5 reasons why dental radiographs are needed in dentistry

Full-mouth dental radiographs are still the golden standard of imaging in veterinary dentistry, especially if the animal is presented for the first time, or if the clinical condition has changed significantly since the previous visit.

To obtain dental radiographs, veterinary patients should be under general anaesthesia to avoid any trauma to the patient and damage to the equipment. Also, obtaining dental radiographs is usually just a part of the procedure and is followed by other diagnostic and therapeutic procedures.

Dental radiography requires a dental x-ray unit, a detection system and some skills. Obtained radiographs are evaluated for their technical quality (Is the area of interest on the image? Is there any elongation/foreshortening of teeth? What is the quality of exposure? Are there any processing errors?) and properly oriented, before being systematically examined. Interpretation of dental radiographs requires the knowledge of normal dental radiographic anatomy in order to be able to diagnose any anatomical/developmental abnormalities, periodontal and endodontal pathologies, and other abnormalities.

Why full-mouth dental radiographs?

1. We will see more pathology than with clinical examination alone

In cats, detailed clinical examination without supporting dental radiographs could miss clinically important findings in 41.7% of the animals without clinical signs of dental disease. In dogs, this value is 27.8%. Without dental radiographs we are missing disease and undertreating our patients!

2. We will choose the right treatment for the patient

Just as an example – a cat with a tooth resorption lesion exposed to the oral cavity. It needs treatment. Shall we extract the tooth or perform crown amputation with intentional root retention, which is faster and less traumatic procedure? While clinical examination is important to diagnose oral exposure of the lesion, radiographs are a must to determine the type of the lesion – only those teeth affected by type 2 tooth resorption can in selected cases be safely treated by crown amputation with intentional root retention. All teeth affected by type 1 tooth resorption must be extracted! The same applies to tooth resorption in dogs.

3. We will be able to evaluate the treatment outcome

How shall we be sure, that we removed the root tip that fractured during a dental extraction? Or evaluate what we are doing within the root canal during an endodontic treatment? Or evaluate the success of endodontic treatment or crown amputation with intentional root retention procedure at the re-check appointment? Or evaluate the healing after an odontogenic cyst enucleation procedure? And much more…

4. We will better explain the diseases and procedures to our clients and colleagues

»A picture is worth a thousand words«. And it applies to veterinary dentistry as well. Not just clinical photos, but also dental radiographs greatly enhance our communication and hence improve our services and relationships further.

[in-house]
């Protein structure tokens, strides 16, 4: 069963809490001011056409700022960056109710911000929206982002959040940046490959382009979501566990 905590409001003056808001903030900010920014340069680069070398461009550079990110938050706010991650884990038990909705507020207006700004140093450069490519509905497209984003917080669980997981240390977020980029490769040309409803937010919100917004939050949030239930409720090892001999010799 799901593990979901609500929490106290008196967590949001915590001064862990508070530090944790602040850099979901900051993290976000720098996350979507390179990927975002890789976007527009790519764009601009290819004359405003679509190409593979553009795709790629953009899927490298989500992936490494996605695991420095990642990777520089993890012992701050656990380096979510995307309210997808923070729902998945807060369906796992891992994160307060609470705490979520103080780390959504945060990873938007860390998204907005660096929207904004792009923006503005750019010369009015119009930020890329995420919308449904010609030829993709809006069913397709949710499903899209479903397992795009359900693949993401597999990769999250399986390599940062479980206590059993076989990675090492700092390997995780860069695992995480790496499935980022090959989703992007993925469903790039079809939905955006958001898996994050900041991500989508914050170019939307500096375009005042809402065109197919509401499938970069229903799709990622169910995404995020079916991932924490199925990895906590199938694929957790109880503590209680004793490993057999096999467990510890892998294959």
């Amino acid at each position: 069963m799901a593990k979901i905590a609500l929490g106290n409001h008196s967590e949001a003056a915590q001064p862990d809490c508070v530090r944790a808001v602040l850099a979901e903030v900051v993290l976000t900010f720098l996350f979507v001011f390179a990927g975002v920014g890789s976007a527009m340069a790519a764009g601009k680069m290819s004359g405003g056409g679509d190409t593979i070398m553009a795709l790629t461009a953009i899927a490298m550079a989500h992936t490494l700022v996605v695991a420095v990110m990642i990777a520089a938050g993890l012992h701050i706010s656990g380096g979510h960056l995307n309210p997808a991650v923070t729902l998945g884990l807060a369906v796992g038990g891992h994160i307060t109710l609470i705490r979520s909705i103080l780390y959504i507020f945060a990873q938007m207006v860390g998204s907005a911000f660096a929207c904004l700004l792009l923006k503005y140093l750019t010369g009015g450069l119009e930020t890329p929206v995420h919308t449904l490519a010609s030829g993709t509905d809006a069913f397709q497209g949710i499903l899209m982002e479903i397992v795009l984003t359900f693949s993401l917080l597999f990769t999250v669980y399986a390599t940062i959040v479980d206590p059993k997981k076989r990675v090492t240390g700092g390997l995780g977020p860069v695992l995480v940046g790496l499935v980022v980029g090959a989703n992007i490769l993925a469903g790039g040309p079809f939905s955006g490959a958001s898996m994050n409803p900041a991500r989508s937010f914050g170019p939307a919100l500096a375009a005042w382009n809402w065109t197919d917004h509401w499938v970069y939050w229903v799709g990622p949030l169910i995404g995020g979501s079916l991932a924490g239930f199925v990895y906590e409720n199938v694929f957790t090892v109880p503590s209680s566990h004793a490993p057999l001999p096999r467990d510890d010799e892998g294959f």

5. We will have our (legal) patient’s medical record complete

However, the limitations of intraoral radiography must be considered, especially when dealing with e.g., palatal defects, maxillofacial trauma, temporomandibular joint (TMJ) disease or oral neoplasia, when advanced 3-dimensional imaging techniques (usually computed tomography (CT) or cone-beam computed tomography (CBCT) or, rarely, magnetic resonance imaging (MRI)) are recommended.

If you have noted any problems with your animal, please consult your veterinarian.

Selected references
1. Bar-Am Y, Pollard RE, Kass PH, Verstraete FJ (2008).The diagnostic yield of conventional radiographs and computed tomography in dogs and cats with maxillofacial trauma. Vet Surg 37(3):294-299.
2. Campbell RD, Peralta S, Fiani N, Scrivani PV (2016). Comparing intraoral radiography and computed tomography for detecting radiographic signs of periodontitis and endodontic disease in dogs: an agreement study. Front Vet Sci 3:68.
3. Coffman CR, Brigden GM (2013). Oral and dental imaging equipment and techniques for small animals. Vet Clin North Am Small Anim Pract 43(3):489-506.
4. DuPont G, DeBowes LJ (2009). Atlas of dental radiography in dogs and cats. St. Louis: Saunders Elsevier.
5. DuPont GA (2002). Crown amputation with intentional root retention for dental resorptive lesions in cats. J Vet Dent 19(2):107-110.
6. Fiani N, Arzi B (2010). Diagnostic imaging in veterinary dental practice. Endodontic disease. J Am Vet Med Assoc 236(1):41-43.
7. Heaton M, Wilkinson J, Gorrel C, Butterwick R (2004). A rapid screening technique for feline odontoclastic resorptive lesions. J Small Anim Pract 45(12):598-601.
8. Moore JI, Niemiec B (2014). Evaluation of extraction sites for evidence of retained tooth roots and periapical pathology. J Am Anim Hosp Assoc 50(2):77-82.
9. Niemiec BA (2010). Veterinary dental radiology. In: Niemiec BA (ed.). A color handbook of small animal dental, oral and maxillofacial disease. Boca Raton: CRC Press, Taylor & Francis Group; p. 63-87.
10. Niemiec BA (2014). Feline dental radiography and radiology: A primer. J Feline Med Surg 16(11):887-899.
11. Verstraete FJ, Kass PH, Terpak CH (1998). Diagnostic value of full-mouth radiography in cats. Am J Vet Res 59(6):692-695.
12. Verstraete FJ, Kass PH, Terpak CH (1998). Diagnostic value of full-mouth radiography in dogs. Am J Vet Res 59(6):686-691.